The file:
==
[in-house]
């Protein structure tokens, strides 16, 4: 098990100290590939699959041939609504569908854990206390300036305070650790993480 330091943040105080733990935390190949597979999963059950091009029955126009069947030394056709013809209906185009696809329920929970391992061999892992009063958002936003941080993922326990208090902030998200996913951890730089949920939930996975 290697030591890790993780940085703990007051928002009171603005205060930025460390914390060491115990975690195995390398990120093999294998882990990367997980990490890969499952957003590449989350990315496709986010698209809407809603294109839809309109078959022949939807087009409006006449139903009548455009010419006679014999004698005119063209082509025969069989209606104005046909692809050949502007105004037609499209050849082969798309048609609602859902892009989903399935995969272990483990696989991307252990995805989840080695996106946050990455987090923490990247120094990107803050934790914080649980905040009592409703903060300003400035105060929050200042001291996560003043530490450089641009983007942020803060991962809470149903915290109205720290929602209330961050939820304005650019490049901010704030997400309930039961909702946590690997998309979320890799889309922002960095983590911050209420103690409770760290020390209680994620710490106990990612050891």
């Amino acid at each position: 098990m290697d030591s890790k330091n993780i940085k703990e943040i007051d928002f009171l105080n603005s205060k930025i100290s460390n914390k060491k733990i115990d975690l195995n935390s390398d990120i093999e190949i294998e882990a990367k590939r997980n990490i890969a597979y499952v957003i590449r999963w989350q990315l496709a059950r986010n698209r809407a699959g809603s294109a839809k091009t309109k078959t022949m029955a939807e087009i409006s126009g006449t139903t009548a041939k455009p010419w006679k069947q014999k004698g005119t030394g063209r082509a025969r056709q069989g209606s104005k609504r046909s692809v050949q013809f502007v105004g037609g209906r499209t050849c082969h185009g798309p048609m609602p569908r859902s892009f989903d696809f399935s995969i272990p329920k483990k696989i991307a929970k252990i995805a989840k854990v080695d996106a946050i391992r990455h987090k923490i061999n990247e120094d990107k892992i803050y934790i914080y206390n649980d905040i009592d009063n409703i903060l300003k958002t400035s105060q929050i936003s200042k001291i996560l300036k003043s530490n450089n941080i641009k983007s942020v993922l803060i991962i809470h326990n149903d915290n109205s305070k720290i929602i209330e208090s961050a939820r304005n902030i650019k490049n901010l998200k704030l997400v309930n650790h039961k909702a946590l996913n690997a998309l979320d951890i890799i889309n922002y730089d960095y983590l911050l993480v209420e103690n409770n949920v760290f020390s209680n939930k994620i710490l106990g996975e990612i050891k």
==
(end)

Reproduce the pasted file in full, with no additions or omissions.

[in-house]
């Protein structure tokens, strides 16, 4: 098990100290590939699959041939609504569908854990206390300036305070650790993480 330091943040105080733990935390190949597979999963059950091009029955126009069947030394056709013809209906185009696809329920929970391992061999892992009063958002936003941080993922326990208090902030998200996913951890730089949920939930996975 290697030591890790993780940085703990007051928002009171603005205060930025460390914390060491115990975690195995390398990120093999294998882990990367997980990490890969499952957003590449989350990315496709986010698209809407809603294109839809309109078959022949939807087009409006006449139903009548455009010419006679014999004698005119063209082509025969069989209606104005046909692809050949502007105004037609499209050849082969798309048609609602859902892009989903399935995969272990483990696989991307252990995805989840080695996106946050990455987090923490990247120094990107803050934790914080649980905040009592409703903060300003400035105060929050200042001291996560003043530490450089641009983007942020803060991962809470149903915290109205720290929602209330961050939820304005650019490049901010704030997400309930039961909702946590690997998309979320890799889309922002960095983590911050209420103690409770760290020390209680994620710490106990990612050891």
């Amino acid at each position: 098990m290697d030591s890790k330091n993780i940085k703990e943040i007051d928002f009171l105080n603005s205060k930025i100290s460390n914390k060491k733990i115990d975690l195995n935390s390398d990120i093999e190949i294998e882990a990367k590939r997980n990490i890969a597979y499952v957003i590449r999963w989350q990315l496709a059950r986010n698209r809407a699959g809603s294109a839809k091009t309109k078959t022949m029955a939807e087009i409006s126009g006449t139903t009548a041939k455009p010419w006679k069947q014999k004698g005119t030394g063209r082509a025969r056709q069989g209606s104005k609504r046909s692809v050949q013809f502007v105004g037609g209906r499209t050849c082969h185009g798309p048609m609602p569908r859902s892009f989903d696809f399935s995969i272990p329920k483990k696989i991307a929970k252990i995805a989840k854990v080695d996106a946050i391992r990455h987090k923490i061999n990247e120094d990107k892992i803050y934790i914080y206390n649980d905040i009592d009063n409703i903060l300003k958002t400035s105060q929050i936003s200042k001291i996560l300036k003043s530490n450089n941080i641009k983007s942020v993922l803060i991962i809470h326990n149903d915290n109205s305070k720290i929602i209330e208090s961050a939820r304005n902030i650019k490049n901010l998200k704030l997400v309930n650790h039961k909702a946590l996913n690997a998309l979320d951890i890799i889309n922002y730089d960095y983590l911050l993480v209420e103690n409770n949920v760290f020390s209680n939930k994620i710490l106990g996975e990612i050891k």